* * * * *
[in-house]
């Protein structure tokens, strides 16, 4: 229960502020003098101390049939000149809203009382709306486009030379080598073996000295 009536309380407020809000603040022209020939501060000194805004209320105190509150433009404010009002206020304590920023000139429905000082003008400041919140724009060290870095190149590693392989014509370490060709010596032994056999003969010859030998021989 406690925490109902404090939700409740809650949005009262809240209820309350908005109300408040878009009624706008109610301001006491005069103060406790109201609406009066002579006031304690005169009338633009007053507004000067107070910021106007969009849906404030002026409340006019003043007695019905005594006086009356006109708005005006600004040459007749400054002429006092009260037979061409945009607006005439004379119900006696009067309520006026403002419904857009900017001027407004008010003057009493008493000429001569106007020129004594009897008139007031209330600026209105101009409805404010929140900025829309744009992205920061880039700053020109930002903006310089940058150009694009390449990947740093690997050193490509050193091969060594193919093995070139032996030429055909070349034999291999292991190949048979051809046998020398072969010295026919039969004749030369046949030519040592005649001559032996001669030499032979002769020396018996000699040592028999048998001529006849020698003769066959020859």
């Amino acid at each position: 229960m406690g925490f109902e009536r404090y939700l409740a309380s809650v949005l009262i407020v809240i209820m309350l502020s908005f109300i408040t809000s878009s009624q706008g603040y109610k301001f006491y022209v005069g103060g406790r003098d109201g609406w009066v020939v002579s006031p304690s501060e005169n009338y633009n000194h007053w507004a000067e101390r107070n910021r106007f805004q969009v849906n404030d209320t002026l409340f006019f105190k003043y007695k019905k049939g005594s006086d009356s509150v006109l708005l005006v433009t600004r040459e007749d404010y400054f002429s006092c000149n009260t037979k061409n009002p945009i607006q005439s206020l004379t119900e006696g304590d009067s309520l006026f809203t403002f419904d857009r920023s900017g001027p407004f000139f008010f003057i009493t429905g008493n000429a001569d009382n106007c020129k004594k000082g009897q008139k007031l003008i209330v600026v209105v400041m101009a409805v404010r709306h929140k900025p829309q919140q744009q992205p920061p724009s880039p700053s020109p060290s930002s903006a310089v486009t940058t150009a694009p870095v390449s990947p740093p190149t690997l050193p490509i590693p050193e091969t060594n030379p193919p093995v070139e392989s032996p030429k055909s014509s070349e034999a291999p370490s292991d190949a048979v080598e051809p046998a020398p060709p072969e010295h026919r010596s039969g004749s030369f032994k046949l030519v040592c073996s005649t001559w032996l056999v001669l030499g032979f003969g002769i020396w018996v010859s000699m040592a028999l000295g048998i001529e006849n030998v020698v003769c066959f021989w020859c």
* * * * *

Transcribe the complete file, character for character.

[in-house]
């Protein structure tokens, strides 16, 4: 229960502020003098101390049939000149809203009382709306486009030379080598073996000295 009536309380407020809000603040022209020939501060000194805004209320105190509150433009404010009002206020304590920023000139429905000082003008400041919140724009060290870095190149590693392989014509370490060709010596032994056999003969010859030998021989 406690925490109902404090939700409740809650949005009262809240209820309350908005109300408040878009009624706008109610301001006491005069103060406790109201609406009066002579006031304690005169009338633009007053507004000067107070910021106007969009849906404030002026409340006019003043007695019905005594006086009356006109708005005006600004040459007749400054002429006092009260037979061409945009607006005439004379119900006696009067309520006026403002419904857009900017001027407004008010003057009493008493000429001569106007020129004594009897008139007031209330600026209105101009409805404010929140900025829309744009992205920061880039700053020109930002903006310089940058150009694009390449990947740093690997050193490509050193091969060594193919093995070139032996030429055909070349034999291999292991190949048979051809046998020398072969010295026919039969004749030369046949030519040592005649001559032996001669030499032979002769020396018996000699040592028999048998001529006849020698003769066959020859």
């Amino acid at each position: 229960m406690g925490f109902e009536r404090y939700l409740a309380s809650v949005l009262i407020v809240i209820m309350l502020s908005f109300i408040t809000s878009s009624q706008g603040y109610k301001f006491y022209v005069g103060g406790r003098d109201g609406w009066v020939v002579s006031p304690s501060e005169n009338y633009n000194h007053w507004a000067e101390r107070n910021r106007f805004q969009v849906n404030d209320t002026l409340f006019f105190k003043y007695k019905k049939g005594s006086d009356s509150v006109l708005l005006v433009t600004r040459e007749d404010y400054f002429s006092c000149n009260t037979k061409n009002p945009i607006q005439s206020l004379t119900e006696g304590d009067s309520l006026f809203t403002f419904d857009r920023s900017g001027p407004f000139f008010f003057i009493t429905g008493n000429a001569d009382n106007c020129k004594k000082g009897q008139k007031l003008i209330v600026v209105v400041m101009a409805v404010r709306h929140k900025p829309q919140q744009q992205p920061p724009s880039p700053s020109p060290s930002s903006a310089v486009t940058t150009a694009p870095v390449s990947p740093p190149t690997l050193p490509i590693p050193e091969t060594n030379p193919p093995v070139e392989s032996p030429k055909s014509s070349e034999a291999p370490s292991d190949a048979v080598e051809p046998a020398p060709p072969e010295h026919r010596s039969g004749s030369f032994k046949l030519v040592c073996s005649t001559w032996l056999v001669l030499g032979f003969g002769i020396w018996v010859s000699m040592a028999l000295g048998i001529e006849n030998v020698v003769c066959f021989w020859c």